The main limitation of the study was that there was limited data related to private medical practitioners registered by the department of health in Somalia. The researcher was forced to collect the data from different districts of Mogadishu, asking assistance from medical practitioners, pharmacists and other health workers to find out private medical practitioners that were running private hospitals or clinics in their district. This could affect the generalizability of the study to the clinicians in Mogadishu. In summary, the poor level of knowledge and practice of the practitioners in Mogadishu regarding diagnosis and treatment of paediatric TB, reflecting the clearly need for urgent TB-related training to the private sector.

5. Conclusion

There was incomplete knowledge regarding the diagnosis and treatment of paediatric TB. The majority of the patients were prescribed for anti-TB drugs with inappropriate dosages. This is related to the limited access of the TB-re- lated training and national or international TB guidelines.

Cite this paper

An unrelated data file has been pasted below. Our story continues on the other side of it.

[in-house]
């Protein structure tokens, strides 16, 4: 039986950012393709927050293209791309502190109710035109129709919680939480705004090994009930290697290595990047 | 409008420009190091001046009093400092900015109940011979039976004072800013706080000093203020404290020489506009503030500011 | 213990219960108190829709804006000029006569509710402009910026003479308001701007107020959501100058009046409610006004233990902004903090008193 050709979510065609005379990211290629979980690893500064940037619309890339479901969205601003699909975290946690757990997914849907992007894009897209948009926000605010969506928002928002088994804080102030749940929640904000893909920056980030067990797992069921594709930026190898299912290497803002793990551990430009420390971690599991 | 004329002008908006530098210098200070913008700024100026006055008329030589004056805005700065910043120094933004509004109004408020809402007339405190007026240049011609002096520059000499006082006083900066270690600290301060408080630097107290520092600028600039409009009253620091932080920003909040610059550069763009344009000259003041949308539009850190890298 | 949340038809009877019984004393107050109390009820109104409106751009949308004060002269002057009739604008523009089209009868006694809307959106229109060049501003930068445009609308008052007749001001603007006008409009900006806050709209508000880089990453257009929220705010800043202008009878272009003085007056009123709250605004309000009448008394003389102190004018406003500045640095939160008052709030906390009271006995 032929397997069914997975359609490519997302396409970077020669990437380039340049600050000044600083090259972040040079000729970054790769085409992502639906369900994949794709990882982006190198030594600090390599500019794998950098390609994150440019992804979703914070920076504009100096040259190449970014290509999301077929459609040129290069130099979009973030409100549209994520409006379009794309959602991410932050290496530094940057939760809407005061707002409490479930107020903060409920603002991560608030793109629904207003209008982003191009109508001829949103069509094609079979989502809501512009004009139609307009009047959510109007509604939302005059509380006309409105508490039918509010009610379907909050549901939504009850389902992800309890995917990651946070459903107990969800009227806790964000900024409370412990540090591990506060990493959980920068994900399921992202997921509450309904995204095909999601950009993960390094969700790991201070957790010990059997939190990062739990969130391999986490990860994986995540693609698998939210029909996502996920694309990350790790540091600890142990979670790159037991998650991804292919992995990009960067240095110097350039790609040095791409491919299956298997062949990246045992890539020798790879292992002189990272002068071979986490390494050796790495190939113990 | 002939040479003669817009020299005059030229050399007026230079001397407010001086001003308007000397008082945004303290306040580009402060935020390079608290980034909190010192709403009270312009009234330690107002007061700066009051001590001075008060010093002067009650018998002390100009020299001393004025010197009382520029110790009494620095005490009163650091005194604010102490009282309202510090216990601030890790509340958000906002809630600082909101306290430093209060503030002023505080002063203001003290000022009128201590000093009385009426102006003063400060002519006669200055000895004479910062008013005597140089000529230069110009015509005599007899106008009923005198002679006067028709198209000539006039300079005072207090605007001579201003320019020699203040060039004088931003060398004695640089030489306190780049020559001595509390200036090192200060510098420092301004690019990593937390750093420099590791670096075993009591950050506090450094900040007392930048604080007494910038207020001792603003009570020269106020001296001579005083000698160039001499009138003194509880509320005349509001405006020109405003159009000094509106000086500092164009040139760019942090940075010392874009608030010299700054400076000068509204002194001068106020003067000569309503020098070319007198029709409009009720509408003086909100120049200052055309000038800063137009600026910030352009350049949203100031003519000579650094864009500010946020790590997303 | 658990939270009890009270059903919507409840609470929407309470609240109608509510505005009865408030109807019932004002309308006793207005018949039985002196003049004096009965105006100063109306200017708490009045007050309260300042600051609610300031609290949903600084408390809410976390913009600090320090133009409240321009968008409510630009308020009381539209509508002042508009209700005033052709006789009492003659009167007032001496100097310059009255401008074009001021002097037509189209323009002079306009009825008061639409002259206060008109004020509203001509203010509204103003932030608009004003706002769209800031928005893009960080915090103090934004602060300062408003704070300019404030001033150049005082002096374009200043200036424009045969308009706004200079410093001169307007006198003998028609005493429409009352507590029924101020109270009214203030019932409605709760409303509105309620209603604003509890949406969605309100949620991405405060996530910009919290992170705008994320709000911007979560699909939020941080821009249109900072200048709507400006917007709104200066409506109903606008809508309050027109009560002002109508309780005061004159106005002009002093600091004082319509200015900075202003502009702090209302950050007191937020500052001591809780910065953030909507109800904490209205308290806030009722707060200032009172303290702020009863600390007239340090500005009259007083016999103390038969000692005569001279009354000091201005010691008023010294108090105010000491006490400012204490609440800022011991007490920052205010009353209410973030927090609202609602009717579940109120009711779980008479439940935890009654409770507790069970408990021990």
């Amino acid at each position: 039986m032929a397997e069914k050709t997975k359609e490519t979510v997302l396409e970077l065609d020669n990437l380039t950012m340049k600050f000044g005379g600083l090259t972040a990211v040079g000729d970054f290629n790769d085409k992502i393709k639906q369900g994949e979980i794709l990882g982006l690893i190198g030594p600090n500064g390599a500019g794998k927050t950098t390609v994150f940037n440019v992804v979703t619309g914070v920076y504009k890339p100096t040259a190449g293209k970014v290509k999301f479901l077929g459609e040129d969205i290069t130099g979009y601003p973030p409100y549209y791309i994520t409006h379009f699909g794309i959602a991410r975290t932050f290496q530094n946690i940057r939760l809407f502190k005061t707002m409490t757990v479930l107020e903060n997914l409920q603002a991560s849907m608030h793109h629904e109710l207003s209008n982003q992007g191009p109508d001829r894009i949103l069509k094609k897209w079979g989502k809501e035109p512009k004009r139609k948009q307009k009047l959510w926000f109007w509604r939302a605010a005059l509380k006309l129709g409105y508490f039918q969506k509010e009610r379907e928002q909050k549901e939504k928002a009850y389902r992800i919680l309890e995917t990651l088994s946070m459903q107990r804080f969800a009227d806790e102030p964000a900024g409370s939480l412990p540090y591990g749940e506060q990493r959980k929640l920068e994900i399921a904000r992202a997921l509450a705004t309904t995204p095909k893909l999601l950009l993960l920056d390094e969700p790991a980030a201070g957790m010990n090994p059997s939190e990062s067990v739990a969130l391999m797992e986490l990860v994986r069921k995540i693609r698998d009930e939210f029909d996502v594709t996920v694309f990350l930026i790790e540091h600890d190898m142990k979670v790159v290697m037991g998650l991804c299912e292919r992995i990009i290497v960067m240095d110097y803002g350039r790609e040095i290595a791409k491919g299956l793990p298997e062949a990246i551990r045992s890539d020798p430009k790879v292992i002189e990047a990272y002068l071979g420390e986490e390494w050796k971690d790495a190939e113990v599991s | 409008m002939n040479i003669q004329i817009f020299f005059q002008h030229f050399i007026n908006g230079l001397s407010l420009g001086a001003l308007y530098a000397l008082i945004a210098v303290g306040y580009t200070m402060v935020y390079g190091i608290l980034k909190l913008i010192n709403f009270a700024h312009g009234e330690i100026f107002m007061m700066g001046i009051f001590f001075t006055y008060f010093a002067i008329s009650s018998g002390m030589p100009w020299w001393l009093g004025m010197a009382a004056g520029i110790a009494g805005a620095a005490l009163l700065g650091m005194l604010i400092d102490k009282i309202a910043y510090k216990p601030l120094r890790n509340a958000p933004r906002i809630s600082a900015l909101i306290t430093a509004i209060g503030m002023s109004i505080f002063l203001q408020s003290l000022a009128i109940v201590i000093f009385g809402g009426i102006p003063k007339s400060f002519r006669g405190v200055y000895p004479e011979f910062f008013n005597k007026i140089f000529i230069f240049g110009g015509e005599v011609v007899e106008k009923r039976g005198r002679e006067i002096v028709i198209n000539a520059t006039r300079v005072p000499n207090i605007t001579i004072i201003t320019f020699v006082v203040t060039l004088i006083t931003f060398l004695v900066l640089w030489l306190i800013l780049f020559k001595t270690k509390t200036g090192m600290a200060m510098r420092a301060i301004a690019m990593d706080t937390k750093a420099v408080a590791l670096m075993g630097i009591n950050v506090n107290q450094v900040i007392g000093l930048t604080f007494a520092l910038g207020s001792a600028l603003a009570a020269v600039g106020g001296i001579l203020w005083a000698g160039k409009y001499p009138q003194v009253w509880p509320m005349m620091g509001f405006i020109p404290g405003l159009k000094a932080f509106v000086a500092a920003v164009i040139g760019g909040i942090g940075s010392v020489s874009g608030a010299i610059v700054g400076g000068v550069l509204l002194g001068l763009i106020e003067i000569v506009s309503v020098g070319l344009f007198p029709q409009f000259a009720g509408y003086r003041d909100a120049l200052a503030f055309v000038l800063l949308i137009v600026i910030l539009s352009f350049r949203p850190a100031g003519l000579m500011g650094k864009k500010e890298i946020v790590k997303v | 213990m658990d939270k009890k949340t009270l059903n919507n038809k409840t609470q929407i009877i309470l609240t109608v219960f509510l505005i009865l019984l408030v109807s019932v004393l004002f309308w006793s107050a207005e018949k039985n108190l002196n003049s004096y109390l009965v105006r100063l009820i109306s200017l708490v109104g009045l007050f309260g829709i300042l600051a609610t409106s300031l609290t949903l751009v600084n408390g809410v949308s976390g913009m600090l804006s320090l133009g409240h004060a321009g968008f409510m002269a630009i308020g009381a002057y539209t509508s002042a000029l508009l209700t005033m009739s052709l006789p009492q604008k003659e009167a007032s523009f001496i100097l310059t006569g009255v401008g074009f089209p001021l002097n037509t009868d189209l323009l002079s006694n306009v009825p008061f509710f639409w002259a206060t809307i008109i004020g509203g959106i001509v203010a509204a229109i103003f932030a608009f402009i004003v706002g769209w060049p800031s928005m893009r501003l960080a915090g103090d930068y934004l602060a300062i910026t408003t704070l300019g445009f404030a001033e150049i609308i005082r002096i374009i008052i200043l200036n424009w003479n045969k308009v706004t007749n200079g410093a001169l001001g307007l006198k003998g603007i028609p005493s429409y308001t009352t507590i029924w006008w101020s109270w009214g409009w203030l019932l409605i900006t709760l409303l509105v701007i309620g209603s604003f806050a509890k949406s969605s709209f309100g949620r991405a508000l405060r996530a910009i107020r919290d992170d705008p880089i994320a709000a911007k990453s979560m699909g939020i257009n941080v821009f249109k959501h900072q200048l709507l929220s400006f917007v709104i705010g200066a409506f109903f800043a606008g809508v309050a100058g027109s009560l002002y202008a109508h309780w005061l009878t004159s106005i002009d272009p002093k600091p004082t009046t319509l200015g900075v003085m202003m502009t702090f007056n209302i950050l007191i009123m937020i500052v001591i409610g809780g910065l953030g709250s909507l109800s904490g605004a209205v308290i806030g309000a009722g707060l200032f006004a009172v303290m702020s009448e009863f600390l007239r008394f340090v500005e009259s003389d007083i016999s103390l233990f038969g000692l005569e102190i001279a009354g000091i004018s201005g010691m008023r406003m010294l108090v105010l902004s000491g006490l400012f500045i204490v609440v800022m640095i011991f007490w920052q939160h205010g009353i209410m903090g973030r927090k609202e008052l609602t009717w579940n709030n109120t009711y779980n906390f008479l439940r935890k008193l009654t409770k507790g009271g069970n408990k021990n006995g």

Mohamoud, A. , Murila, F. and Nduati, R. (2017) Knowledge and Practice of Private Medical Practitioners regarding Diagnosis and Treatment of Paediatric Tuberculosis in Mogadishu. Open Journal of Pediatrics, 7, 77-85. doi: 10.4236/ojped.2017.72011.

References

[1] World Health Organization (2012) Global Tuberculosis Report. 2012 (WHO/ HTM/TB/2012.6). Geneva: The Organization.
[2] Marais, B.J., Hesseling, A.C., Gie, R.P., Schaaf, H.S., Beyers, N. (2006) The Burden of Childhood Tuberculosis and the Accuracy of Community-Based Surveillance Data. The International Journal of Tuberculosis and Lung Disease, 10, 259-263.
[3] Sindani, I., Fitzpatrick, C., Falzon, D., Suleiman, B., Arube, P., Adam, I. (2013) Multidrug-Resistant Tuberculosis, Somalia. 2010-2011. Emerging Infectious Disease Journal-CDC, 19.
[4] Caitlin, M. and Austen, D. (2009) Health Care Seeking Behaviors in Somalia. UNICEF, Report 10.
[5] Caitlin, M., Rehana, A. and Austen, D. (2009) The Private Sector and Health: A Survey of Somaliland Private Pharmacies. UNICEF, Report 11.
[6] Suleiman, B.A., Houssein, A.I., Mehta, F. and Hinderaker, S.G. (2003) Do Doctors in North-Western Somalia Follow the National Guidelines for Tuberculosis Management? Eastern Mediterranean Health Journal, 9, 789-795.
[7] Ayaya, S.O., Sitienei, J., Odero, W. and Rotich, J. (2003) Knowledge, Attitudes, and Practices of Private Medical Practitioners on Tuberculosis among HIV/AIDS Patients in Eldoret, Kenya. East African Medical Journal, 80, 83-90.